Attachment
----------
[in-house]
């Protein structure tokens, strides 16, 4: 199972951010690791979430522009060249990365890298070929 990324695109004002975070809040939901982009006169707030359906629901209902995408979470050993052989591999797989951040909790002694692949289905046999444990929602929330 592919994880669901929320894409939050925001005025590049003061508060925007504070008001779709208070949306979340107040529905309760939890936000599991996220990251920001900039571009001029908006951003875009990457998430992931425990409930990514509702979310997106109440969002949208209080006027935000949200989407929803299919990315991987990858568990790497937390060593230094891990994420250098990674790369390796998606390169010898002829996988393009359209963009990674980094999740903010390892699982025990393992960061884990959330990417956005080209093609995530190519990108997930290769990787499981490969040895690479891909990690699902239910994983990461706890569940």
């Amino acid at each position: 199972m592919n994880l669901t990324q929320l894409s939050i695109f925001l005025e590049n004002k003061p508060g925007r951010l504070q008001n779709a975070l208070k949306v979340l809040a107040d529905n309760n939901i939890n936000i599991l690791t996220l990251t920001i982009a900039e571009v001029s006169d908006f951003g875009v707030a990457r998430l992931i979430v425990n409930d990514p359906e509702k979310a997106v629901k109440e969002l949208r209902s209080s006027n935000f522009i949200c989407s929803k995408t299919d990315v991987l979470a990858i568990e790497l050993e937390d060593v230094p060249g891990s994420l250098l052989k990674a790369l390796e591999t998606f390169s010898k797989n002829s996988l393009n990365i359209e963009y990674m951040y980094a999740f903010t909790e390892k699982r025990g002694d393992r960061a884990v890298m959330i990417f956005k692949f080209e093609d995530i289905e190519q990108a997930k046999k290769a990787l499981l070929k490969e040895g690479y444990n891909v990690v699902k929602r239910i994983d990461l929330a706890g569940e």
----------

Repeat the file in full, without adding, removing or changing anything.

[in-house]
């Protein structure tokens, strides 16, 4: 199972951010690791979430522009060249990365890298070929 990324695109004002975070809040939901982009006169707030359906629901209902995408979470050993052989591999797989951040909790002694692949289905046999444990929602929330 592919994880669901929320894409939050925001005025590049003061508060925007504070008001779709208070949306979340107040529905309760939890936000599991996220990251920001900039571009001029908006951003875009990457998430992931425990409930990514509702979310997106109440969002949208209080006027935000949200989407929803299919990315991987990858568990790497937390060593230094891990994420250098990674790369390796998606390169010898002829996988393009359209963009990674980094999740903010390892699982025990393992960061884990959330990417956005080209093609995530190519990108997930290769990787499981490969040895690479891909990690699902239910994983990461706890569940």
């Amino acid at each position: 199972m592919n994880l669901t990324q929320l894409s939050i695109f925001l005025e590049n004002k003061p508060g925007r951010l504070q008001n779709a975070l208070k949306v979340l809040a107040d529905n309760n939901i939890n936000i599991l690791t996220l990251t920001i982009a900039e571009v001029s006169d908006f951003g875009v707030a990457r998430l992931i979430v425990n409930d990514p359906e509702k979310a997106v629901k109440e969002l949208r209902s209080s006027n935000f522009i949200c989407s929803k995408t299919d990315v991987l979470a990858i568990e790497l050993e937390d060593v230094p060249g891990s994420l250098l052989k990674a790369l390796e591999t998606f390169s010898k797989n002829s996988l393009n990365i359209e963009y990674m951040y980094a999740f903010t909790e390892k699982r025990g002694d393992r960061a884990v890298m959330i990417f956005k692949f080209e093609d995530i289905e190519q990108a997930k046999k290769a990787l499981l070929k490969e040895g690479y444990n891909v990690v699902k929602r239910i994983d990461l929330a706890g569940e």